Has the poet T. S Eliot used repetition in the poem "Macavity: The Mystery Cat" for special effect? Give three reasons, with references from the text in support of your answer.

Two key lines are repeated and effectively enhance the poem's song-like attributes (see lines 5, 17, and 35, as well as 4, 8, 10, 20, 26, 30, and 38). These lines also contribute strongly toward emphasizing certain key qualities of Macavity's persona, such as his infamy, unique criminal ability, and elusive nature. Repeated references to crimes, as well as the law enforcement agencies which fail to capture Macavity, emphasize the magnitude of threat Macavity poses to society.

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Eliot effectively makes use of repetition in his poem "Macavity: The Mystery Cat." This repetition, as well as effective rhyme and rhythm, contribute to the poem's musicality. This is why it could so easily be adapted for performance on stage.

One immediately recognizes two lines which are repeated throughout the...

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Eliot effectively makes use of repetition in his poem "Macavity: The Mystery Cat." This repetition, as well as effective rhyme and rhythm, contribute to the poem's musicality. This is why it could so easily be adapted for performance on stage.

One immediately recognizes two lines which are repeated throughout the poem: "Macavity, Macavity, there's no one like Macavity" and "Macavity's not there!" While these two lines contribute to the musicality of the poem by creating a type of refrain/chorus, they also serve an important function in terms of content.

"Macavity, Macavity, there's no one like Macavity" is repeated in lines 5, 17 and 35 of the poem. This serves to emphasize Macavity's character as being unique and exceptional—even though it is uniquely criminal and exceptionally evil. His name is made all the more memorable by this repetition, and this serves to enhance the infamy surrounding his character and the terror people feel when hearing the name of this powerful "Napoleon of Crime" (line 42). The repeated "Macavity, Macavity" generates a powerful sense of anticipation to see what the next line reveals about his criminal activities.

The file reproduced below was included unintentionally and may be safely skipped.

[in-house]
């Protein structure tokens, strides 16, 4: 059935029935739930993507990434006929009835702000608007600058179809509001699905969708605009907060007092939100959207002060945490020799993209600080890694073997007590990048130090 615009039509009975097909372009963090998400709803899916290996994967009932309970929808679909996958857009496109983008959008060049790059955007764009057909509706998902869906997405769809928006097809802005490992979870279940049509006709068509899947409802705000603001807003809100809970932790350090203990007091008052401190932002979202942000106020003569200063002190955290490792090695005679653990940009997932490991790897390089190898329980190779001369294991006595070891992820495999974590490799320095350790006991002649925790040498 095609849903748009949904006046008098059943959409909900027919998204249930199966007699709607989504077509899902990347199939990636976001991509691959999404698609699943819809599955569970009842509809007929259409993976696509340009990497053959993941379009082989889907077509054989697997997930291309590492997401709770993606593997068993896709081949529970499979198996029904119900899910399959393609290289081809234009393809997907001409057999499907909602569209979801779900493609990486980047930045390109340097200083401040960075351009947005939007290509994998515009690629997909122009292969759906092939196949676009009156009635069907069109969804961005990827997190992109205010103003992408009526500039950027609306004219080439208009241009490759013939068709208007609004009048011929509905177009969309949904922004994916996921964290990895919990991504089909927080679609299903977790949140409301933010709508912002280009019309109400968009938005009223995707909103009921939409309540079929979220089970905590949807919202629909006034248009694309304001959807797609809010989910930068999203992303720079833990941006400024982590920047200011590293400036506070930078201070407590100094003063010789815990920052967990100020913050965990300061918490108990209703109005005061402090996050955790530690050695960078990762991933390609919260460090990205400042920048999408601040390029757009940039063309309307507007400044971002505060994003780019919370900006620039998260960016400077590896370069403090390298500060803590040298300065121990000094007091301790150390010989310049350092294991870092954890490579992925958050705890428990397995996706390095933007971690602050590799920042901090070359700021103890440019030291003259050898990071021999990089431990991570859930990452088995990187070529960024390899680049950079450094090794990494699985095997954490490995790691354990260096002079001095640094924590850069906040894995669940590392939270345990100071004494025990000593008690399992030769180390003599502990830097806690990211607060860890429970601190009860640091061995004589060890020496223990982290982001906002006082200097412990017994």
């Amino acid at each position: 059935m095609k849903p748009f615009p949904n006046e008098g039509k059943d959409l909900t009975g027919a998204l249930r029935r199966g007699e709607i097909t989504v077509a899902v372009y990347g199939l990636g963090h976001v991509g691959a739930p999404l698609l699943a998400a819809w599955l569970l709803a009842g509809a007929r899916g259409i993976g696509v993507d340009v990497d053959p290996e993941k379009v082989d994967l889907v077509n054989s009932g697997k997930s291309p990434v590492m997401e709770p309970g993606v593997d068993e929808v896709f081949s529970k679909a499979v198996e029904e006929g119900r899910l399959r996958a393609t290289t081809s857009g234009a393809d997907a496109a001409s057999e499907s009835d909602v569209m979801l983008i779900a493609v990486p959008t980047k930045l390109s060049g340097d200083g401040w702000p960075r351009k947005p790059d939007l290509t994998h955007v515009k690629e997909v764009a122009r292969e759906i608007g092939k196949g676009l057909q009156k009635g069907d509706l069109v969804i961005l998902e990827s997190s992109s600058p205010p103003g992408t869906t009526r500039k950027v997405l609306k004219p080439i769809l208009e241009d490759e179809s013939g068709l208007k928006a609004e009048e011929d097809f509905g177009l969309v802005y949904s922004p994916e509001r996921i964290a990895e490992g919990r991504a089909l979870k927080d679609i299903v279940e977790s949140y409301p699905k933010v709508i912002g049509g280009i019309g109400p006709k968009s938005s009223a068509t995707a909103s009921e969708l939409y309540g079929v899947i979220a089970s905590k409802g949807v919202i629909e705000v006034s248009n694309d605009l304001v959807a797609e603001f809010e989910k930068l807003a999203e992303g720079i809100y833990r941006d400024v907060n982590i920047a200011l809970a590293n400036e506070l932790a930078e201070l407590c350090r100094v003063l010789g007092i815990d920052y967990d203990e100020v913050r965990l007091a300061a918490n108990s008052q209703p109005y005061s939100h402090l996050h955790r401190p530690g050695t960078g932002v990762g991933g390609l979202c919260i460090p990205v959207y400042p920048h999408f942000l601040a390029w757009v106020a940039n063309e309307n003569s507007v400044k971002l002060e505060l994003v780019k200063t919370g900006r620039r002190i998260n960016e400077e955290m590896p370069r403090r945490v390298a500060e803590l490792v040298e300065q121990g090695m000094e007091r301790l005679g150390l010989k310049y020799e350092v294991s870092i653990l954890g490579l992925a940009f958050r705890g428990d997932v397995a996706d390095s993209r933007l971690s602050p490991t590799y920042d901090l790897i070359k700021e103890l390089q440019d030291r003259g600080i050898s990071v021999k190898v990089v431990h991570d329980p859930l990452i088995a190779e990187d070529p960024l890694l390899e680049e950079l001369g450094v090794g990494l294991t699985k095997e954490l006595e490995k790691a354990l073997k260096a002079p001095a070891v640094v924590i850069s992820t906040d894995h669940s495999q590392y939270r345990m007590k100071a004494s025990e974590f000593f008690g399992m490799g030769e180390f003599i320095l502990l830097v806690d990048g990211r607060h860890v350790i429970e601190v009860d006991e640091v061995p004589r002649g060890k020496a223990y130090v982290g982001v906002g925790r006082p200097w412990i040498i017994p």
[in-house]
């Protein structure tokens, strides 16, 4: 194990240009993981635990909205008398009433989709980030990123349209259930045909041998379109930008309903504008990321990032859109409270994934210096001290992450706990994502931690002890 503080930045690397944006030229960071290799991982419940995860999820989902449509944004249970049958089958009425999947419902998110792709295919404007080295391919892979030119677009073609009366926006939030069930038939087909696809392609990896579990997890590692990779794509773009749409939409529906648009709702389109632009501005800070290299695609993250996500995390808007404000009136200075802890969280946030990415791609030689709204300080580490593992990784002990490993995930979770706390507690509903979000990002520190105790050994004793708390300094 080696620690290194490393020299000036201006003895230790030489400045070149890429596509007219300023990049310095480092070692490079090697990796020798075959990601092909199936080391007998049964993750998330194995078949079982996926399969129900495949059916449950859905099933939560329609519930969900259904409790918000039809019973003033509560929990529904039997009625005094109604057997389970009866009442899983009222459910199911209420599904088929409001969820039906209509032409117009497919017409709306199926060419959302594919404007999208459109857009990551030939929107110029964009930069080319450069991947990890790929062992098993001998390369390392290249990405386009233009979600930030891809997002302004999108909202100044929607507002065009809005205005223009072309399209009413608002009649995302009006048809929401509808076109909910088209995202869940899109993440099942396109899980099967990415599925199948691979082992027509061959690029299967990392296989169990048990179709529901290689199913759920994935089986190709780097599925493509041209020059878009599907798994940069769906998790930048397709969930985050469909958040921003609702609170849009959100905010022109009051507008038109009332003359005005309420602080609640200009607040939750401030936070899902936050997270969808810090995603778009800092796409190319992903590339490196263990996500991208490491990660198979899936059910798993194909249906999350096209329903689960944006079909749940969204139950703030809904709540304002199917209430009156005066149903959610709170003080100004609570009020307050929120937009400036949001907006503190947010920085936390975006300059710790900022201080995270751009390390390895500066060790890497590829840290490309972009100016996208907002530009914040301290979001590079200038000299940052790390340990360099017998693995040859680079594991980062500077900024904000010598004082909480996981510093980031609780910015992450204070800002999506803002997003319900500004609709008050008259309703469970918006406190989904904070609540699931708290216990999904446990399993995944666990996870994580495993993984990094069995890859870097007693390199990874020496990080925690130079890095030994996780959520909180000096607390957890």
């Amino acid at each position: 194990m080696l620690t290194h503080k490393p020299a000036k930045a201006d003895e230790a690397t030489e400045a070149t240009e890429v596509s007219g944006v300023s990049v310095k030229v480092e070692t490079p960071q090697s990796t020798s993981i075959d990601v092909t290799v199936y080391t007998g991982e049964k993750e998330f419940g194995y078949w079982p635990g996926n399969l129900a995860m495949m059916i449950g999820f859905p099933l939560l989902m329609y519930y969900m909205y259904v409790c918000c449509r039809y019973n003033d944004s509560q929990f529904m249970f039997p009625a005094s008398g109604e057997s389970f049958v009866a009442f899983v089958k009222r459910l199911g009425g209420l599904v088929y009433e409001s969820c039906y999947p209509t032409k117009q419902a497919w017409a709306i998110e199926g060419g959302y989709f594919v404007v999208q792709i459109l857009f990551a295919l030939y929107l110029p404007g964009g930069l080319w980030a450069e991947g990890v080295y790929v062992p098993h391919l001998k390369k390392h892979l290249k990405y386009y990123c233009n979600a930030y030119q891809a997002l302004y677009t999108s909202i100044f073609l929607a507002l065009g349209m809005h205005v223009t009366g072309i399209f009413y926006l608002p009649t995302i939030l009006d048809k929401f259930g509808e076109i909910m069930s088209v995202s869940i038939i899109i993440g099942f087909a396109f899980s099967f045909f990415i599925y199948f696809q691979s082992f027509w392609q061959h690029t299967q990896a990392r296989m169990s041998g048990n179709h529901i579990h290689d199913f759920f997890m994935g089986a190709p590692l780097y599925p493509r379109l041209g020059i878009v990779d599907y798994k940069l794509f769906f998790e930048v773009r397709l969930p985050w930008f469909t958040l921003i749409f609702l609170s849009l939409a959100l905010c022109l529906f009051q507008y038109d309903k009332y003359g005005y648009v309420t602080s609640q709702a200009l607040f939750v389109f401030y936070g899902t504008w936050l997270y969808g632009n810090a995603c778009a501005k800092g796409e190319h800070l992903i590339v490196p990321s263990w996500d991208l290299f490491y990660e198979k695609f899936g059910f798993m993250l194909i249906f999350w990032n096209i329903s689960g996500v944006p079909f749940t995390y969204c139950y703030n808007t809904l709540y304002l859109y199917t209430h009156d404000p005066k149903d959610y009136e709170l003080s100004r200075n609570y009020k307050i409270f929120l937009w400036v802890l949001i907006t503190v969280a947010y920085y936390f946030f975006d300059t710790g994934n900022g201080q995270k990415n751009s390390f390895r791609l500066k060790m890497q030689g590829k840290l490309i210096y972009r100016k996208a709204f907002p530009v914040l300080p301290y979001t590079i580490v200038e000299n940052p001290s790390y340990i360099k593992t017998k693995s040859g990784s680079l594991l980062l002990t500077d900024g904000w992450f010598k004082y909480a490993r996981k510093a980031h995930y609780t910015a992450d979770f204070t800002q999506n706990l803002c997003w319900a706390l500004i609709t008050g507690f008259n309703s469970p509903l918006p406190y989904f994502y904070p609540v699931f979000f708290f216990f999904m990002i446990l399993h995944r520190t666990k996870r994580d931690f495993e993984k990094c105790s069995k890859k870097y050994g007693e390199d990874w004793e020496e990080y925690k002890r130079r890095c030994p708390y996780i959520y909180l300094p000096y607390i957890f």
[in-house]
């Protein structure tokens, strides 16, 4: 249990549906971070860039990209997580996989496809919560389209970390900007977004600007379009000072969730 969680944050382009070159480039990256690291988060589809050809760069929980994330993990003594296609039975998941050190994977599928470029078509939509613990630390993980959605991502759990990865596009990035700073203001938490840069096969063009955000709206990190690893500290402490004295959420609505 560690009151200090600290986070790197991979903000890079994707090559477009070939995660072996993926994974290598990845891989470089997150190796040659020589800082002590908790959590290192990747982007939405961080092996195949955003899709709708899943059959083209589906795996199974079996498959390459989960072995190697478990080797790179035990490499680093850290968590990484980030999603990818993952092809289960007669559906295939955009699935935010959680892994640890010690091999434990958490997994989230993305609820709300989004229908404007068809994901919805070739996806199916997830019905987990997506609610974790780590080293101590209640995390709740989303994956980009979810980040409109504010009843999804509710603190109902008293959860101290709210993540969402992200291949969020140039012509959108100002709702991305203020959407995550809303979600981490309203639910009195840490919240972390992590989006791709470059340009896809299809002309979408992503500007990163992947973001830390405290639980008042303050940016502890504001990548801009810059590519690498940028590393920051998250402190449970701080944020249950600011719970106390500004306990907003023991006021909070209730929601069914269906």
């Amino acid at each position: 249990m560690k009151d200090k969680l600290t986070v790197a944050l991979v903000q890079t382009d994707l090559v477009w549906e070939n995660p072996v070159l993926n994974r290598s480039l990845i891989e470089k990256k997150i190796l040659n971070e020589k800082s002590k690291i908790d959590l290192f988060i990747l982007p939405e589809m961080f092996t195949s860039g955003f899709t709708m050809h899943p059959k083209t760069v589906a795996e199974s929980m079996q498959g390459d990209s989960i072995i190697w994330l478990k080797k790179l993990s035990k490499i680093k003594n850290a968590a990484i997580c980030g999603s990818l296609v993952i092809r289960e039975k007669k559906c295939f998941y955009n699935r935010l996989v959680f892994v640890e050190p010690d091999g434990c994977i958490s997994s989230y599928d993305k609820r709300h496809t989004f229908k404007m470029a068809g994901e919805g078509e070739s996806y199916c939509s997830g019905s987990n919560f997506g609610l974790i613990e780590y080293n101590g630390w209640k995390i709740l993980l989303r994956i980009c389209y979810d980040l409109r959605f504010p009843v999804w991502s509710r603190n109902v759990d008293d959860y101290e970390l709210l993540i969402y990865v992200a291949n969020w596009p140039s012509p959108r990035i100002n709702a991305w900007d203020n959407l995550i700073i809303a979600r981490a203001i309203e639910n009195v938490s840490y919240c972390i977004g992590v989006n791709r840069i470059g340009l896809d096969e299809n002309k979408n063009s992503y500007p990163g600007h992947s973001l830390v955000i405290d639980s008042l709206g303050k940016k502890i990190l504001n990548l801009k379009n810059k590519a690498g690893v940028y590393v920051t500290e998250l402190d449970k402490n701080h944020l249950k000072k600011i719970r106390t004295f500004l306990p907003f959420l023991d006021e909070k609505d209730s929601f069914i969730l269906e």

"Macavity's not there!" is repeated six times in the poem. The repetition of this line contributes to the tone of excitement of the poem. Note the exclamation mark, which is also used to enhance the tone of this cry. In line 38, the phrase is repeated with a change in tense and in capital letters: "MACAVITY WASN'T THERE!" The repetition of this phrase and its subsequent development in line 38 together emphasize the exasperation the authorities must feel at not being able to apprehend this "fiend in feline shape" (line 18). This line also emphasizes Macavity's elusive character.

Repeated references to law enforcement agencies is also significant. Scotland Yard is referred to twice, while the Flying Squad, Foreign Office, Admiralty, and Secret Service are also mentioned. All of these institutions are advanced law enforcement agencies which focus on major crimes. By repeatedly describing these particular agencies as Macavity's failing opponents, the reader is granted insight into the true skill and power ascribed to this criminal. However, when interpreting the poem in a more humorous manner, one can also note that the speaker may be satirically referring to the ineptitude of these powerful law enforcement agencies if they are stymied by a cat.

Overall, repetition is used to enhance the reader's understanding of the title persona, to emphasize certain aspects of Macavity's activities, and to contribute to the tone of the poem. The lilting, song-like quality of the poem ensures that all these negative attributes are viewed in a playful light. The reader need not feel terror at the thought of this character: one is able to recognize the mystery and cruelty which naturally surrounds cats.

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